An Apple By Any Other Name

Farm Manager Shawn McIntire picking Empire apples at Cold Spring Orchard, University of Massachusetts, Belchertown, Massachusetts. (Bar Lois Weeks)

EMPIRE AND JONAGOLD, two of the best later-season apples, are now ready at New England orchards, farm stands, and grocery stores.

Both varieties are beautiful to behold, crisp and juicy, more sweet than tart with a pleasing spiciness, and good for both cooking and fresh eating. FYI: We like Jonagold better than Honeycrisp!

But while eagerly awaited by many, the popularity of Empire and Jonagold has never reached the heights of their superior quality. It’s hard to pinpoint why. One reason may be their bland names; they can get overlooked in a sea of descriptively-named apples like HoneycrispRubyMac, and CrimsonCrisp, and stalwarts like McIntosh and Macoun.

Both Empire and Jonagold were introduced in the 1960s, when marketing of fresh fruit was in its infancy. Compared to today’s competitive produce aisles, these names lack a certain panache. Empire was given New York’s nickname because it was developed there. Jonagold was straightforward taxonomy, combining the names of its two parents, Jonathan and Golden Delicious.

These two great apples should not be overlooked due to their pedestrian names. Once you’ve tried them, you won’t forget them.

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Jonagold apples at Wellwood Orchards, Springfield, Vermont, will gain color and flavor before harvest. (Russell Steven Powell)

CORTLAND, MACOUN, AND McINTOSH, three of New England’s most popular apples, also have names that do not intrinsically say “apple.” But they have been around for more than a century and have become synonymous with the fruit.

Cortland is a city and county in New York state. Macoun (pronounced “Ma-cown, rather than Ma-coon”) and McIntosh are family names. 

But even McIntosh’s name has been appropriated by the high-tech company Apple, although they misspell it for their line of Macintosh computers.

Add a “k,” and you have the similar-sounding mackintosh waterproof coat.

Still, when you say “McIntosh,” most New Englanders immediately think of the iconic apple. Same with Cortland. And there’s no other meaning for Macoun than the apple which bears its name.

Surprisingly, though, in today’s sophisticated marketing era, many newly named varieties face the same handicap as Empire and Jonagold — and these newcomers have yet to demonstrate they are of equal quality.

Like Empire and Jonagold, JazzEnvy, and SnapDragon say nothing about the trademarked apples for which they are named. Does anyone really believe that the word “jazz” will ever evoke the apple rather than the music genre? Or that “envy” will summon up anything other than the emotion? Will “snapdragon” ever come to signify the fruit rather than the flower?

These gimmicky names may give these apples a short-term boost for their novelty, but it may not last unless the apples prove as good as Empire and Jonagold, still flourishing into their sixth decade.

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Baldwin apples, Boothby’s Orchard and Winery, Livermore, Maine. (Russell Steven Powell)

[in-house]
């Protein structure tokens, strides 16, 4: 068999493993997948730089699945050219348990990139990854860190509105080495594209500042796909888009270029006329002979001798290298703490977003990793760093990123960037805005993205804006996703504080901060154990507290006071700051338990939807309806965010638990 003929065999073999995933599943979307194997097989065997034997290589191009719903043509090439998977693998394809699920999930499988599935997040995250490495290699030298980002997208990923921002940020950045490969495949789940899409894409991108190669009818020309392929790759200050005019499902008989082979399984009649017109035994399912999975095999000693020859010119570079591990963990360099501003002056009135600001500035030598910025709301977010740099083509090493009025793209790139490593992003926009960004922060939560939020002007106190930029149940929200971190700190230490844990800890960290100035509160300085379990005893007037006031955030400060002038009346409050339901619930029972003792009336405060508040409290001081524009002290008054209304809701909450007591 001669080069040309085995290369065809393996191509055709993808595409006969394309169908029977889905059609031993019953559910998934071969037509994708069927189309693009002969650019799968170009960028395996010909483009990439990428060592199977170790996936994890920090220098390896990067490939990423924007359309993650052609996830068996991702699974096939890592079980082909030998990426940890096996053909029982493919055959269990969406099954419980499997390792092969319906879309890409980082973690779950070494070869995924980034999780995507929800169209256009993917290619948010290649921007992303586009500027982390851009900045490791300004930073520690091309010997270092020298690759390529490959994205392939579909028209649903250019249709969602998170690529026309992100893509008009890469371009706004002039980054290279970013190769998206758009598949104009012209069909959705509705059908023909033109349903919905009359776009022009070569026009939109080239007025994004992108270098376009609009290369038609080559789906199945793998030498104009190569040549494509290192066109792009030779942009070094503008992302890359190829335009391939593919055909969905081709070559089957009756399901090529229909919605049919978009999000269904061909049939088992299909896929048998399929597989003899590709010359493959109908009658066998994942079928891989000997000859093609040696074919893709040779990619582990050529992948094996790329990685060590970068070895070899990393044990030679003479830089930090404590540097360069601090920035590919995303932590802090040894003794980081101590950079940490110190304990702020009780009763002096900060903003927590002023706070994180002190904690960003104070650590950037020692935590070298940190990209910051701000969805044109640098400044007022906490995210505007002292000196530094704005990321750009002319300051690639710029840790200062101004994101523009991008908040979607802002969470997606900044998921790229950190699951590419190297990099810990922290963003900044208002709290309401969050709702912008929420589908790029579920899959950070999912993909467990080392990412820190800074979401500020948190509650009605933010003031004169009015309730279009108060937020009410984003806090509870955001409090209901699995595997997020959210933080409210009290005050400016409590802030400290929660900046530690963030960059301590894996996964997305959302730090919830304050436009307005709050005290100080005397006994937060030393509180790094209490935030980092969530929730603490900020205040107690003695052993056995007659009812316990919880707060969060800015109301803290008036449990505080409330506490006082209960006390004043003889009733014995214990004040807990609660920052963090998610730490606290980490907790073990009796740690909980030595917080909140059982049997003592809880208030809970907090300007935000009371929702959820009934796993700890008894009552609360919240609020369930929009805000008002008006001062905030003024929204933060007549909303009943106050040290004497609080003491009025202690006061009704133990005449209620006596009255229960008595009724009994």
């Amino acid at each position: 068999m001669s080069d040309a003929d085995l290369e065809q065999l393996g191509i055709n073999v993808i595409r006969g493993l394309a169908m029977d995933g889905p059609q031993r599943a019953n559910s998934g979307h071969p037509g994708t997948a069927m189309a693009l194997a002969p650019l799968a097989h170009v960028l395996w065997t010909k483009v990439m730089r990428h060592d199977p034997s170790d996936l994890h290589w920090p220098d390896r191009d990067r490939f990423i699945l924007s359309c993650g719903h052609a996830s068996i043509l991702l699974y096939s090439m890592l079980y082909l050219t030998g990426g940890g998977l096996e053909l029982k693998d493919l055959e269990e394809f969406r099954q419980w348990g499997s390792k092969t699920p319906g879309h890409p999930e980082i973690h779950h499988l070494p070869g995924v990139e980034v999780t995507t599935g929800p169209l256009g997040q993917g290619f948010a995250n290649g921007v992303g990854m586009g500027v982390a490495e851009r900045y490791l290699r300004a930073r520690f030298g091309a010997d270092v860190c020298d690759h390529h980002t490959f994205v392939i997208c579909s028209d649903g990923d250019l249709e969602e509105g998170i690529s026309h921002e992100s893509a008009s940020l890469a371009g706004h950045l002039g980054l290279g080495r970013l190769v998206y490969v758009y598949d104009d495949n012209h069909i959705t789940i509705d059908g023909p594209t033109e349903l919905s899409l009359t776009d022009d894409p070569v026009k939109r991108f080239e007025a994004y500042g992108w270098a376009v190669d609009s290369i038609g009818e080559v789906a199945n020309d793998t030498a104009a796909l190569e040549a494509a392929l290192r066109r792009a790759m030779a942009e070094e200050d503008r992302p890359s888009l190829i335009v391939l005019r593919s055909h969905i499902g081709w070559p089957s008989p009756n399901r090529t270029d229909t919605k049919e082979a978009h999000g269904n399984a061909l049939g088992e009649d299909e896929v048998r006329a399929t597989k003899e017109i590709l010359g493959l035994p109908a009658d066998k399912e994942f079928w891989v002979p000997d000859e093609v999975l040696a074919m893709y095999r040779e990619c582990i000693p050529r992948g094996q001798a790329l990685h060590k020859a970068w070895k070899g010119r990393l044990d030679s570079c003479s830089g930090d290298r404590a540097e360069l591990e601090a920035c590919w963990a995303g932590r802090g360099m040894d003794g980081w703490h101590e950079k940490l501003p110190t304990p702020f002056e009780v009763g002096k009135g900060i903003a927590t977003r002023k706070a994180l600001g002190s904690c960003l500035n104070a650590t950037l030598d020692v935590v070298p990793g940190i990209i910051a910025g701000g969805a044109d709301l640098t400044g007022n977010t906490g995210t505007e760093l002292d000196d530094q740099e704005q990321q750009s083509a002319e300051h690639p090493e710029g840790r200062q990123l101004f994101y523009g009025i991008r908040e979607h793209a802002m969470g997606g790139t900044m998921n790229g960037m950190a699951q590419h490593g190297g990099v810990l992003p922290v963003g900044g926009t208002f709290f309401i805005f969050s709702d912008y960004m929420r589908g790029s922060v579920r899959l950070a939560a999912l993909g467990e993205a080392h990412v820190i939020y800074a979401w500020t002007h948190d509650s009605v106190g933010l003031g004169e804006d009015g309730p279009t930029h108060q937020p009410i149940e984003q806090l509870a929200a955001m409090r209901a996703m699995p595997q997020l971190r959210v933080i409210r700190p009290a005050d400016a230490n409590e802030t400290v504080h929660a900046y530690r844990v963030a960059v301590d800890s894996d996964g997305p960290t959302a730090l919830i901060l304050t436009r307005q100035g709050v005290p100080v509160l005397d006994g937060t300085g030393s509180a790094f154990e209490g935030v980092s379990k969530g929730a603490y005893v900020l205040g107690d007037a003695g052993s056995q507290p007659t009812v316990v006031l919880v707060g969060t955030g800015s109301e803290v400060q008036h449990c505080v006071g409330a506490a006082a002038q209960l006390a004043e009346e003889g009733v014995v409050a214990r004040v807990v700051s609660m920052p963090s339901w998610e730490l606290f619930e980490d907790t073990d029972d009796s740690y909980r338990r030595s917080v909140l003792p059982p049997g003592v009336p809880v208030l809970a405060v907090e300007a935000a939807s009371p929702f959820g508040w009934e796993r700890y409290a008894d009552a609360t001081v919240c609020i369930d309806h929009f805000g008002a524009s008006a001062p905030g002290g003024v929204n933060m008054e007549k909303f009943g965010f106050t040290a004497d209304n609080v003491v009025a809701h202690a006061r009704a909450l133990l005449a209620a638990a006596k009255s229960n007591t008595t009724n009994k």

THE OLDER THE APPLE, the more likely it will have multiple names. 

Many apples were named for the place where they were first grown (Roxbury Russet, 1635, aka Boston RussetLeather Coat, and a dozen others), or the person that discovered it (Baldwin, aka Butters and Ball).

When the farm was sold or the same apple was grown in a new place, it was often given a new name. Perhaps it included some characteristic of the apple, like its shape (Sheep’s Nose, aka Black Gilliflower), color (Black Oxford), season or taste (Early Strawberry, aka Red JuneatingAmerican Red Juneating).

As an apple accrues different names, though, it can complicate the matter of identity. The Apple Farm in Skowhegan, Maine, has a small but beautiful crop of an apple they call “Roy Slamm” after the man, now deceased, who first drew it to their attention.

Apple preservationist John Bunker of Palermo, Maine, calls the apple “Canadian Strawberry.” He thinks there is a good chance that it is actually an heirloom of unknown parentage named Washington Strawberry, discovered in Washington County, New York, in the 1840s.

S. A. Beach, in his 1905, two-volume classic, The Apples of New York, lists “Washington of Maine” as another name for Washington Strawberry. Could it be Roy Slamm apple?

Roy Slamm apples, The Apple Farm, Skowhegan, Maine. (Russell Steven Powell)

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HERE’S A GREAT RECIPE for Apple Bread Pudding:

Apple Bread Pudding

4 c bread cubes

1/4 c raisins

2 New England apples, cored and sliced

2/3 c brown sugar

1-3/4 c milk

1/4 c butter

1 t cinnamon

1 t vanilla

2 eggs

Preheat oven to 350°F. Grease 8″ x 12″ baking dish.

In large bowl, mix together apples, bread, and raisins. In small saucepan over low heat, combine butter, brown sugar, and milk; heat until butter is melted, stirring occasionally. Pour over bread mixture, stir, and transfer to prepared baking dish.

In small bowl or measuring cup, whisk eggs with cinnamon and vanilla, and pour over apple and bread mixture.

Bake 40 to 50 minutes or until center is firm and apples are soft.

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